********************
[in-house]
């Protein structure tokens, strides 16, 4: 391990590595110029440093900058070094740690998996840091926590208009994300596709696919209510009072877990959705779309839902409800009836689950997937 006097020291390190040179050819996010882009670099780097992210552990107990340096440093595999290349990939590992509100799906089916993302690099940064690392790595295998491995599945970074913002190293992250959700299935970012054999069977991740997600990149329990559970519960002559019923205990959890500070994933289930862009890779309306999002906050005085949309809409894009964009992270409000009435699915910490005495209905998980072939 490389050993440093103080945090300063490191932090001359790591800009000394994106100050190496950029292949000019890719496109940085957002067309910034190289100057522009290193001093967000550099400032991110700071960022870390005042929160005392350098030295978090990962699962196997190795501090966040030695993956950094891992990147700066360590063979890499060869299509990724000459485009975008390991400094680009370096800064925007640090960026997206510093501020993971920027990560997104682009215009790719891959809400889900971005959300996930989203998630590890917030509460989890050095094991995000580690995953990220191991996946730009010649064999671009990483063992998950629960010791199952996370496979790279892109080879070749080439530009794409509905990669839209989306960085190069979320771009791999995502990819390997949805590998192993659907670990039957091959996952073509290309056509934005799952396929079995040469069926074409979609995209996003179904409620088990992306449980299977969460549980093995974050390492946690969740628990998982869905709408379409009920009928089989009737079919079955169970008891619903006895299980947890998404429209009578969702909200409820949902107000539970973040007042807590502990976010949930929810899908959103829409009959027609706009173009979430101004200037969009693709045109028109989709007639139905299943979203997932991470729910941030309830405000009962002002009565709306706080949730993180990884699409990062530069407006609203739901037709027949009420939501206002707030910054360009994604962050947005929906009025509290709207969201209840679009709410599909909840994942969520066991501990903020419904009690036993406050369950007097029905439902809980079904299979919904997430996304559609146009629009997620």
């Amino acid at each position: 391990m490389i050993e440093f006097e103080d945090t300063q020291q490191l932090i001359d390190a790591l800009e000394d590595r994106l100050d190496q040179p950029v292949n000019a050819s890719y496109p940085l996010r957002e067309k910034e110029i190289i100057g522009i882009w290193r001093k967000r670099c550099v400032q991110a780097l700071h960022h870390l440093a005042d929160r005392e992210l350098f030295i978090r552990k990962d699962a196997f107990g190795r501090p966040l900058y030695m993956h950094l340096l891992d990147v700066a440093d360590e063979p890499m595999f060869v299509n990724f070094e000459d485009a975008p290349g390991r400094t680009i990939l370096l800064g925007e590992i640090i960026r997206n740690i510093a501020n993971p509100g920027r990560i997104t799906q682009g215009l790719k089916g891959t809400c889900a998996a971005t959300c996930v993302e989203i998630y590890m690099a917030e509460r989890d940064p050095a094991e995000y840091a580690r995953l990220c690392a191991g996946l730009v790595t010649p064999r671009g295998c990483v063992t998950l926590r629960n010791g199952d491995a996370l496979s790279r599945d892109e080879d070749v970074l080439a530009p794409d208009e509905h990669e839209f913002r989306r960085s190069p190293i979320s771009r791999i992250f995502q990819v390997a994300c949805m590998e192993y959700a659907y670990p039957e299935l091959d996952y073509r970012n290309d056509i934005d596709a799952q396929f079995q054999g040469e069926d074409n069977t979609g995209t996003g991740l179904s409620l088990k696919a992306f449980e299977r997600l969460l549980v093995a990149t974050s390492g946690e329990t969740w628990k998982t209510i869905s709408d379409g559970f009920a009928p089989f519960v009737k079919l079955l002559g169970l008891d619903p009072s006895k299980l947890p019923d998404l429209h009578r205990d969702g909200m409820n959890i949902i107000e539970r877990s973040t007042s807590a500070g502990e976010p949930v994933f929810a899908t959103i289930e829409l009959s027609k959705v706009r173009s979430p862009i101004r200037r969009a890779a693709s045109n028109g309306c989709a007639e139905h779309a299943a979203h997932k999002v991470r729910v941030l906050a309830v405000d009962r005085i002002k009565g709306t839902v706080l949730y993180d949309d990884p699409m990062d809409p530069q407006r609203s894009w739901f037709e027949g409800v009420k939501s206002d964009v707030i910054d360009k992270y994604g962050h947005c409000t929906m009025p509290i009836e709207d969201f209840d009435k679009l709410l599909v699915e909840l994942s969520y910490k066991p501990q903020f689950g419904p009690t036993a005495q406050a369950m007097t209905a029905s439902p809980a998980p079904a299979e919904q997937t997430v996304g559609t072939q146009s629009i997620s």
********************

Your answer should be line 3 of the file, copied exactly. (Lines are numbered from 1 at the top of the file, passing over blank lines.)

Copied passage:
């Amino acid at each position: 391990m490389i050993e440093f006097e103080d945090t300063q020291q490191l932090i001359d390190a790591l800009e000394d590595r994106l100050d190496q040179p950029v292949n000019a050819s890719y496109p940085l996010r957002e067309k910034e110029i190289i100057g522009i882009w290193r001093k967000r670099c550099v400032q991110a780097l700071h960022h870390l440093a005042d929160r005392e992210l350098f030295i978090r552990k990962d699962a196997f107990g190795r501090p966040l900058y030695m993956h950094l340096l891992d990147v700066a440093d360590e063979p890499m595999f060869v299509n990724f070094e000459d485009a975008p290349g390991r400094t680009i990939l370096l800064g925007e590992i640090i960026r997206n740690i510093a501020n993971p509100g920027r990560i997104t799906q682009g215009l790719k089916g891959t809400c889900a998996a971005t959300c996930v993302e989203i998630y590890m690099a917030e509460r989890d940064p050095a094991e995000y840091a580690r995953l990220c690392a191991g996946l730009v790595t010649p064999r671009g295998c990483v063992t998950l926590r629960n010791g199952d491995a996370l496979s790279r599945d892109e080879d070749v970074l080439a530009p794409d208009e509905h990669e839209f913002r989306r960085s190069p190293i979320s771009r791999i992250f995502q990819v390997a994300c949805m590998e192993y959700a659907y670990p039957e299935l091959d996952y073509r970012n290309d056509i934005d596709a799952q396929f079995q054999g040469e069926d074409n069977t979609g995209t996003g991740l179904s409620l088990k696919a992306f449980e299977r997600l969460l549980v093995a990149t974050s390492g946690e329990t969740w628990k998982t209510i869905s709408d379409g559970f009920a009928p089989f519960v009737k079919l079955l002559g169970l008891d619903p009072s006895k299980l947890p019923d998404l429209h009578r205990d969702g909200m409820n959890i949902i107000e539970r877990s973040t007042s807590a500070g502990e976010p949930v994933f929810a899908t959103i289930e829409l009959s027609k959705v706009r173009s979430p862009i101004r200037r969009a890779a693709s045109n028109g309306c989709a007639e139905h779309a299943a979203h997932k999002v991470r729910v941030l906050a309830v405000d009962r005085i002002k009565g709306t839902v706080l949730y993180d949309d990884p699409m990062d809409p530069q407006r609203s894009w739901f037709e027949g409800v009420k939501s206002d964009v707030i910054d360009k992270y994604g962050h947005c409000t929906m009025p509290i009836e709207d969201f209840d009435k679009l709410l599909v699915e909840l994942s969520y910490k066991p501990q903020f689950g419904p009690t036993a005495q406050a369950m007097t209905a029905s439902p809980a998980p079904a299979e919904q997937t997430v996304g559609t072939q146009s629009i997620s």